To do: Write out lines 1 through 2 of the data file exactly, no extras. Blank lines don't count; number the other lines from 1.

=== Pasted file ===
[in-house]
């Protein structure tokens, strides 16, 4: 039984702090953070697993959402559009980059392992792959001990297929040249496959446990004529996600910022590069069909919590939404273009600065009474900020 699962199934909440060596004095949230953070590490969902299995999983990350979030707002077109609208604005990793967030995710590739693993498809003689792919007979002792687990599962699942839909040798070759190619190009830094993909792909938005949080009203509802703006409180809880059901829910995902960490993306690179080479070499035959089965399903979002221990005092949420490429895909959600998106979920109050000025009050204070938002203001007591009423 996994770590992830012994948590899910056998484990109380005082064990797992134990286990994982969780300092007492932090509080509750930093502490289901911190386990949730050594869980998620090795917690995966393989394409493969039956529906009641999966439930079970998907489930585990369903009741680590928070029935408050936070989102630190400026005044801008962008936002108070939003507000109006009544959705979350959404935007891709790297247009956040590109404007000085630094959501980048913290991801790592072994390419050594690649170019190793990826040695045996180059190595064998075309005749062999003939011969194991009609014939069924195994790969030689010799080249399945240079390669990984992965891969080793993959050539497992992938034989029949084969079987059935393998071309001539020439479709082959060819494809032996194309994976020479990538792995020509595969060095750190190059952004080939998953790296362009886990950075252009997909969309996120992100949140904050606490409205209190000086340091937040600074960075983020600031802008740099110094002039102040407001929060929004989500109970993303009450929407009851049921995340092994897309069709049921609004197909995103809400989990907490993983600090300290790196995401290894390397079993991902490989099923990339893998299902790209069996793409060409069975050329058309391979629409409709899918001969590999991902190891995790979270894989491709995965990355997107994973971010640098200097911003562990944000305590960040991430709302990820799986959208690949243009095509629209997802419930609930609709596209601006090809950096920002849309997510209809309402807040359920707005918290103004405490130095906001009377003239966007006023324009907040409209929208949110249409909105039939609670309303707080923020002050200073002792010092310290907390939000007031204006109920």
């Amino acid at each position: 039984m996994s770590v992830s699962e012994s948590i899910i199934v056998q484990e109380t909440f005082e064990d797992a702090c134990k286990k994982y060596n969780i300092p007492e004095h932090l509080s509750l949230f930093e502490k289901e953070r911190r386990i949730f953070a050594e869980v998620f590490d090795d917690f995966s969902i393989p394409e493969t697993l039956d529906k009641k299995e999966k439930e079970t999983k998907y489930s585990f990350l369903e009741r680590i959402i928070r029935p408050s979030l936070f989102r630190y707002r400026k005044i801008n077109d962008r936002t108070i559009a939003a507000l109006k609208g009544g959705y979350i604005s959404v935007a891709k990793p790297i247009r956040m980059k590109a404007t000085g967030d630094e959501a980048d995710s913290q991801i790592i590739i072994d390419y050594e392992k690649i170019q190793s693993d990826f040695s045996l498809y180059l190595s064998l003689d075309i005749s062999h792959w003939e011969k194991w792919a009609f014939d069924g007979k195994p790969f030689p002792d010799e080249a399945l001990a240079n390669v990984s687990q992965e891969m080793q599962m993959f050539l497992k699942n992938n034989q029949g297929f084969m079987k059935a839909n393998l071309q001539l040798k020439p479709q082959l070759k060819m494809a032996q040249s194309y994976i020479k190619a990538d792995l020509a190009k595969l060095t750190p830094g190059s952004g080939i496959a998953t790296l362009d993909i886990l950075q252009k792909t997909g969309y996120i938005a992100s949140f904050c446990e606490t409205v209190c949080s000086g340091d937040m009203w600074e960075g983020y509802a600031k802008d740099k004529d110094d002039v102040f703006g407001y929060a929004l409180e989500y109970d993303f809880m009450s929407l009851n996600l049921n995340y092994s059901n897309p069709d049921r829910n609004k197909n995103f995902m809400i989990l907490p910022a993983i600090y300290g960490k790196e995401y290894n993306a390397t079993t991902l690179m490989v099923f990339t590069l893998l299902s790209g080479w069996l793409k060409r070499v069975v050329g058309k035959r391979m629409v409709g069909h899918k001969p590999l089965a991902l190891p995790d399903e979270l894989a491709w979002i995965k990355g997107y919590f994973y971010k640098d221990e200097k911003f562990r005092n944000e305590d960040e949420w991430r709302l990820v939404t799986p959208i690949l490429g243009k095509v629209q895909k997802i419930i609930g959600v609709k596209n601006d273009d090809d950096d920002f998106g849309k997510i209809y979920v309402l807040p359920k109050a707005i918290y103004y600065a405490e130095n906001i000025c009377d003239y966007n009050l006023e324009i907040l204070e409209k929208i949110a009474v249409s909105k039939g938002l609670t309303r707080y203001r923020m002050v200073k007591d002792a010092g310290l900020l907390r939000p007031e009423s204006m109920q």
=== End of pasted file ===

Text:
[in-house]
């Protein structure tokens, strides 16, 4: 039984702090953070697993959402559009980059392992792959001990297929040249496959446990004529996600910022590069069909919590939404273009600065009474900020 699962199934909440060596004095949230953070590490969902299995999983990350979030707002077109609208604005990793967030995710590739693993498809003689792919007979002792687990599962699942839909040798070759190619190009830094993909792909938005949080009203509802703006409180809880059901829910995902960490993306690179080479070499035959089965399903979002221990005092949420490429895909959600998106979920109050000025009050204070938002203001007591009423 996994770590992830012994948590899910056998484990109380005082064990797992134990286990994982969780300092007492932090509080509750930093502490289901911190386990949730050594869980998620090795917690995966393989394409493969039956529906009641999966439930079970998907489930585990369903009741680590928070029935408050936070989102630190400026005044801008962008936002108070939003507000109006009544959705979350959404935007891709790297247009956040590109404007000085630094959501980048913290991801790592072994390419050594690649170019190793990826040695045996180059190595064998075309005749062999003939011969194991009609014939069924195994790969030689010799080249399945240079390669990984992965891969080793993959050539497992992938034989029949084969079987059935393998071309001539020439479709082959060819494809032996194309994976020479990538792995020509595969060095750190190059952004080939998953790296362009886990950075252009997909969309996120992100949140904050606490409205209190000086340091937040600074960075983020600031802008740099110094002039102040407001929060929004989500109970993303009450929407009851049921995340092994897309069709049921609004197909995103809400989990907490993983600090300290790196995401290894390397079993991902490989099923990339893998299902790209069996793409060409069975050329058309391979629409409709899918001969590999991902190891995790979270894989491709995965990355997107994973971010640098200097911003562990944000305590960040991430709302990820799986959208690949243009095509629209997802419930609930609709596209601006090809950096920002849309997510209809309402807040359920707005918290103004405490130095906001009377003239966007006023324009907040409209929208949110249409909105039939609670309303707080923020002050200073002792010092310290907390939000007031204006109920």